Red Sox ruin Angels’ 100-win season

Published 2:55 am Tuesday, October 7, 2008

The Boston Red Sox brushed aside the 100-win Angels in four games, dismissing their best-in-baseball regular season as last month’s news.

When it turns to October, no one dominates like Boston.

Jason Bay scored with a headfirst slide on Jed Lowrie’s two-out single in the ninth inning and the defending World Series champions took advantage of a botched suicide squeeze, beating Los Angeles 3-2 Monday night to win their first-round playoff series in four games.

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Boston, which also won it all in 2004, will have a chance at a third title in five years if it can get past the Rays in the best-of-seven AL championship series that starts Friday night at Tampa Bay.

‘‘That’s what this team is about, especially the last few years,’’ said Lowrie, a rookie who was called up as a midseason replacement when shortstop Julio Lugo was injured. ‘‘It’s October, they’ve won a lot of games, and to be a part of that is awesome.’’

The AL’s youngest team, Tampa Bay had never finished better than last in the division and posted the worst record in baseball last year while Boston, one of the league’s charter members, was winning its seventh championship. But in just 11 years, the Rays and Red Sox have become fierce rivals, with the latest bench-clearing brawl coming at Fenway Park in June.

‘‘I can’t wait to get it going,’’ pitcher Josh Beckett said. ‘‘But we’ve got a few days off to enjoy this.’’

Los Angeles was able to force the series to a fourth game with an extra-inning victory Sunday night that snapped an 11-game playoff losing streak against Boston.

As it turned out, that gave the Angels less than an 24 extra hours.

‘‘Those guys have certainly, in the last three series that we’ve been involved with them, they’ve beaten us,’’ Angels manager Mike Scioscia said. ‘‘I thought we played much better this series than going back to ’04 or ’07 against them. It’s naturally disappointing. But we’re going to have to keep trying to get better. That’s all we can do.’’

Jon Lester held the Angels to four hits in seven shutout innings but lost his chance at a second victory in the series when they scored twice in the eighth to tie it 2-all. Los Angeles had a chance to go ahead in the ninth before Erick Aybar, whose 12th-inning single was the winner in Game 3, missed on a squeeze attempt.

In the bottom half, Bay lofted a fly ball down the right-field line that Reggie Willits pursued and dove for before it one-hopped into the stands for a ground-rule double. First baseman Mark Teixeira made a diving catch of Mark Kotsay’s line drive for the second out.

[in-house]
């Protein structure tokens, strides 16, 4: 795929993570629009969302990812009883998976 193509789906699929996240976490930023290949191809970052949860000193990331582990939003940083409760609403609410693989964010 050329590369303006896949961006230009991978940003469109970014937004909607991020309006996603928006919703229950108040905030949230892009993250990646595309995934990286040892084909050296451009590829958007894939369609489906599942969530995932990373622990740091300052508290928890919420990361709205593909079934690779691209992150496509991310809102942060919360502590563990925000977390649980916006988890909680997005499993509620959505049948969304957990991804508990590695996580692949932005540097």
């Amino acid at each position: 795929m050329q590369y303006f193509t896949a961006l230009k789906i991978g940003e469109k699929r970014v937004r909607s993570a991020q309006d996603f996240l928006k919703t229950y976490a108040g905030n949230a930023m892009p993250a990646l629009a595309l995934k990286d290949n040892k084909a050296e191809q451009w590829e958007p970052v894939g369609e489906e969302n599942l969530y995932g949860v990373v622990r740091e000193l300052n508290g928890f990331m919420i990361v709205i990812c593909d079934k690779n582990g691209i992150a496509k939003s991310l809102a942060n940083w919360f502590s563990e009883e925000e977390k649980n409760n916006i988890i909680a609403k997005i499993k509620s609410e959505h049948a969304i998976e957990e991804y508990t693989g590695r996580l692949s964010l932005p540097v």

Again, it was only a temporary save.

Lowrie grounded a single into right, and Bay raced around third and slid headfirst ahead of the throw while his teammates poured out of the dugout to celebrate.

It’s been a common sight in Boston, but one Bay had never taken part in before he was acquired from Pittsburgh when the Red Sox unloaded Manny Ramirez at the July 31 trade deadline.

‘‘The only thing I’m thinking is, ’Get a good jump and don’t fall down around third,’’’ Bay said. ‘‘I can’t imagine that it’ll get more intense than this, but it will.’’

Manny Delcarmen got two outs in the ninth for the win, squelching the Angels’ chances to take the lead by getting Aybar to whiff on a bunt try with one out and a runner on third. Red Sox catcher Jason Varitek, whose passed ball helped Los Angeles tie the game in the eighth, pursued pinch-runner Willits back toward third and made the diving tag a step before the bag.

Varitek lost the ball as he hit the ground, but third base umpire Tim Welke ruled that he had already applied the tag. Scioscia argued, but replays showed that the out was recorded before the ball came loose.

Scot Shields took the loss, allowing two hits and a run while striking out three in 1 2-3 innings.

‘‘We’ve got a lot of guys that are frustrated right now,’’ Scioscia said. ‘‘Can’t tell you how proud we are of the way our guys played through the whole summer, and it’s unfortunate the way this series turned out.’’

Lester and John Lackey, who also faced each other in Boston’s Game 1 victory, matched scoreless innings through four before Kotsay and Varitek singled and Dustin Pedroia doubled them both in. An AL MVP candidate who was hitless in his first 15 at-bats of the playoffs, Pedroia pulled up one step before second base to bang his hands together in celebration.

But the Angels tied it in the eighth when Teixeira drew a two-out walk from Hideki Okajima, then Justin Masterson walked Vladimir Guerrero. The runners moved up as Masterson and Varitek got crossed up on a passed ball, which proved costly when they scored on Torii Hunter’s single to right.

Pedroia’s confidence never wavered during the slump, as he showed when he popped out of the dugout for pregame batting practice and said, ‘‘You can’t keep a good man down.’’

Or a good team.

The Red Sox may have missed a chance to sweep with Sunday’s 5-4, 12-inning loss, but they saved themselves a trip back to Anaheim, Calif., for a winner-take-all Game 5.

Notes: Lackey was rescued from a second loss in the series when the Angels tied it in the eighth. He allowed two runs and seven hits, giving up four runs in 13 2-3 innings during the series. He was outpitched by Lester both times. … Hunter was 5-for-11 with runners in scoring position. The rest of the Angels had three hits combined. … Pedroia was hitless in 19 postseason at-bats dating to the 2007 World Series.